How Intimacy Changes When You’re Sober

How Intimacy Changes When You’re Sober

Intimacy can really change when someone is in recovery.  Most people in my opinion think of intimacy meaning one thing, but in fact, intimacy can mean many things.  Webster’s dictionary defines it as “the state of being intimate” or “something of a personal or private nature.”  I think the latter definition really fits the mold of how I feel intimacy has changed in my own life since I got sober.

The Old Way Of Thinking

Before recovery, intimacy typically just meant anything that had to do with a physical or sexual aspect of a relationship that I was in at the time.  I think you get it.  After some time in recovery though, intimacy really turned into something else and the value of intimacy changed even more for me. 

Young couple cuddling on the couch under blanket at home in the living room

My Definition

In my opinion, intimacy is more about being able to communicate and express myself in a vulnerable way that can contribute to the growth of myself and my relationships.  What I mean is that in recovery we can get intimate with not only our partners, but our sponsors, network of recovering friends, families and the list can really go on and on.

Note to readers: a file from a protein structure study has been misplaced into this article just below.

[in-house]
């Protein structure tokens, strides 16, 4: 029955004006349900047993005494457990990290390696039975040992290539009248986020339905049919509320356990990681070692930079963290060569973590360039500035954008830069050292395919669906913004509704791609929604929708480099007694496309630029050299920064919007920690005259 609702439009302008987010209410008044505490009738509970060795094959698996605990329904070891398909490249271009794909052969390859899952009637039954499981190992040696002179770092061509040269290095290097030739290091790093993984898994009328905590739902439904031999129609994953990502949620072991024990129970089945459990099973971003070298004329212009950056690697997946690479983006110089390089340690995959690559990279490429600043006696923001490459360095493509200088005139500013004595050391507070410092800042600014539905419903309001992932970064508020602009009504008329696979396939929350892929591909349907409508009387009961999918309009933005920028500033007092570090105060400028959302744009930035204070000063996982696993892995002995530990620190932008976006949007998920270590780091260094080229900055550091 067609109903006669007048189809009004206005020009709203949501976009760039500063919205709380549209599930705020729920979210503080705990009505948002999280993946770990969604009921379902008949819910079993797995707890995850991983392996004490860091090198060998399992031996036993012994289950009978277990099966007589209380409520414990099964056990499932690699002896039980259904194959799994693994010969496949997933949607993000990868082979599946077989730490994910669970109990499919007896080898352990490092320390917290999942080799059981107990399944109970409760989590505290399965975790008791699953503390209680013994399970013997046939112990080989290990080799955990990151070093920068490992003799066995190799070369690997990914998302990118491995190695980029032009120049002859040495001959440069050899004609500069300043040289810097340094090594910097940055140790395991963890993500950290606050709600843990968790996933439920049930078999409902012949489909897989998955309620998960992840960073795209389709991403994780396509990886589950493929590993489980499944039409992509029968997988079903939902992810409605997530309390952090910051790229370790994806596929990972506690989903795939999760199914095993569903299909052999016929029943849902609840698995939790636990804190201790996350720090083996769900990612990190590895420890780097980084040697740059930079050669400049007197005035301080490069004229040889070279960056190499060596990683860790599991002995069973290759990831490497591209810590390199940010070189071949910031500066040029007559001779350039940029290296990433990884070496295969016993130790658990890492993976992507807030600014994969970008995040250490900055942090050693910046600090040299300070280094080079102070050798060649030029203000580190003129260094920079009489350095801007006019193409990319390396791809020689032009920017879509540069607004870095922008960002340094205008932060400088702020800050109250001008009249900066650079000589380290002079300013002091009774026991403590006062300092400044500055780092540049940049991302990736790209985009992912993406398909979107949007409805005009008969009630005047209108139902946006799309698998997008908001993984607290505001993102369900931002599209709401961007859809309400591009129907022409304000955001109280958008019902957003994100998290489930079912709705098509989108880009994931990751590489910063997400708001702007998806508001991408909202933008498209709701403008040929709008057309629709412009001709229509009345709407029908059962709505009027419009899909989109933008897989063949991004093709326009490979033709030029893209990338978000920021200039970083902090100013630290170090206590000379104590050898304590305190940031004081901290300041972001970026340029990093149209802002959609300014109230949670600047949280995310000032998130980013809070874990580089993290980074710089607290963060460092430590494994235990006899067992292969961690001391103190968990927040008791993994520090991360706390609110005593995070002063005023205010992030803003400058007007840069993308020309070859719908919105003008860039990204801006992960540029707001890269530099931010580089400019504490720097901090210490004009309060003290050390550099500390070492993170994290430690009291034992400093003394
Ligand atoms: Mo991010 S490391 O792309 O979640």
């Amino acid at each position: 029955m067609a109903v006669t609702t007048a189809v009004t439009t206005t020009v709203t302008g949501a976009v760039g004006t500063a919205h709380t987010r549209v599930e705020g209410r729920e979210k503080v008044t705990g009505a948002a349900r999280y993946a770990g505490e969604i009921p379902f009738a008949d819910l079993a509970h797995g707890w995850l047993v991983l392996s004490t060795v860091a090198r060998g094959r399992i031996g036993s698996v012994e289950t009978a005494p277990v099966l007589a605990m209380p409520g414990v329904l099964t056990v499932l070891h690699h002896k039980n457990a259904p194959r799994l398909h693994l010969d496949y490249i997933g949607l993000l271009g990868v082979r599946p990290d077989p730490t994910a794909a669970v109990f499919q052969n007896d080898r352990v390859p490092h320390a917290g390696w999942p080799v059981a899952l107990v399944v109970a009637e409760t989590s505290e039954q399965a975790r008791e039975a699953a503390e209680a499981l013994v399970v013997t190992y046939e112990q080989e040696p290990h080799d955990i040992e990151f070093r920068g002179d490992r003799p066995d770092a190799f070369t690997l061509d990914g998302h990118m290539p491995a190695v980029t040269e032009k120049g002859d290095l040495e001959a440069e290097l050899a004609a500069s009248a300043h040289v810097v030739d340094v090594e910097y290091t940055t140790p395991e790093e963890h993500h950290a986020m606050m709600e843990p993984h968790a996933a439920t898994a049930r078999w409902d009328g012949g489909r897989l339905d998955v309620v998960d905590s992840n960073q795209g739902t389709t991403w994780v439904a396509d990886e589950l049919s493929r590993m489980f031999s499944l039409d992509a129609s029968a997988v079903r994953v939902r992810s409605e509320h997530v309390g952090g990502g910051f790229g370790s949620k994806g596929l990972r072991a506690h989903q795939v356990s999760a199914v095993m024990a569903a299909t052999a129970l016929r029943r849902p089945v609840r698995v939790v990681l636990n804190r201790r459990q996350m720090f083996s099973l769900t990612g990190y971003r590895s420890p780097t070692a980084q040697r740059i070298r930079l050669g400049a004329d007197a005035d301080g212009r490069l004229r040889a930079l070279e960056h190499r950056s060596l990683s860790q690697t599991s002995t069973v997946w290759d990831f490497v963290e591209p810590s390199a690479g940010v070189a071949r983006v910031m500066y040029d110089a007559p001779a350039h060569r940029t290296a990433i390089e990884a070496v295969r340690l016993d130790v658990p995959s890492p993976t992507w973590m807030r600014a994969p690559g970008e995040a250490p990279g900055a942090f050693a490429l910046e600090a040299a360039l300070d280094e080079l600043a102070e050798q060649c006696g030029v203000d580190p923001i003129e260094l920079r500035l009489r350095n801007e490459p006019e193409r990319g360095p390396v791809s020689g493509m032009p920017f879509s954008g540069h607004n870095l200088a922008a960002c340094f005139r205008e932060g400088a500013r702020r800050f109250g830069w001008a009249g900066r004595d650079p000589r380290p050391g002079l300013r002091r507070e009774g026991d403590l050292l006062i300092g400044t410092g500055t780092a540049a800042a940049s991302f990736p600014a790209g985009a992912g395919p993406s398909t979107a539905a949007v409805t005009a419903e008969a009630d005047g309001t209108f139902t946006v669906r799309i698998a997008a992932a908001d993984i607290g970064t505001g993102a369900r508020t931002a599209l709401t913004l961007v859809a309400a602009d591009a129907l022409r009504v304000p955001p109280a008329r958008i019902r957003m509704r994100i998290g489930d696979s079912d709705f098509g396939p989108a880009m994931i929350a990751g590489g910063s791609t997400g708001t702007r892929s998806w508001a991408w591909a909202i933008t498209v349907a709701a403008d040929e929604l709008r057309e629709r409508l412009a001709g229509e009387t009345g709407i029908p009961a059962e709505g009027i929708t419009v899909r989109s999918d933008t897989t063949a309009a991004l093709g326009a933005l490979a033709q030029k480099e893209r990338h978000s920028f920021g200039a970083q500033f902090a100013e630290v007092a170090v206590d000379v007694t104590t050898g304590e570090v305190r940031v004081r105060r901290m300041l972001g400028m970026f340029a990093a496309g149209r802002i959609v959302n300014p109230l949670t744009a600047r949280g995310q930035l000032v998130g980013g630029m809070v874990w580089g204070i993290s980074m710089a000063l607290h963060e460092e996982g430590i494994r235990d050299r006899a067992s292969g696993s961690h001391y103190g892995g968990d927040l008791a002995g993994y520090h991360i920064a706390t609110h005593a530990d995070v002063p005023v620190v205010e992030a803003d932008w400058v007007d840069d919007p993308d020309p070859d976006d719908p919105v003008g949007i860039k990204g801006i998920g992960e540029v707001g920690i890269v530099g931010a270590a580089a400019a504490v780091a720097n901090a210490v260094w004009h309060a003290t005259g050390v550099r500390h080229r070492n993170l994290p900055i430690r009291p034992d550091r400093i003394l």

In recovery, I have learned that I have to get intimate with people by my own definition in order to be able to grow and change.  In my opinion, that is what recovery is all about, growth and change.  With my partner, intimacy can mean I have to be able to express what I need, how I am feeling and a whole lot more.  With my sponsor and network, intimacy can mean I have to be able to express what is going on around me or in my life and how I feel about it.
There have been times in my life where I had to be able to be intimate with my parents or other close relatives.  For example, when I sat my parents down to do a formal ninth step with them.  That time in my life was probably the most intimate that I had ever become with them.

The Journey

Intimacy in recovery really turns into a personal journey in my opinion.  I think that many times in my own life I have found myself feeling like writing or journaling is a very intimate act all on it’s own.  The time it takes to sit down and really push through to get to the heart of why I wanted to write about something in the first place is an example of the work that it takes to get vulnerable enough to be in a place of intimacy.

All of this can obviously look different for each individual and nobody has to be in recovery to experience intimacy the way that I am describing it.  I am just expressing that I feel like recovery taught me how to be intimate in a very different way than how I perceived the definition before recovery.  Being able to talk or listen to someone and have it bring about a personal connection that is much deeper than most other conversations is an amazing byproduct of recovery and that is what intimacy really feels like to me.

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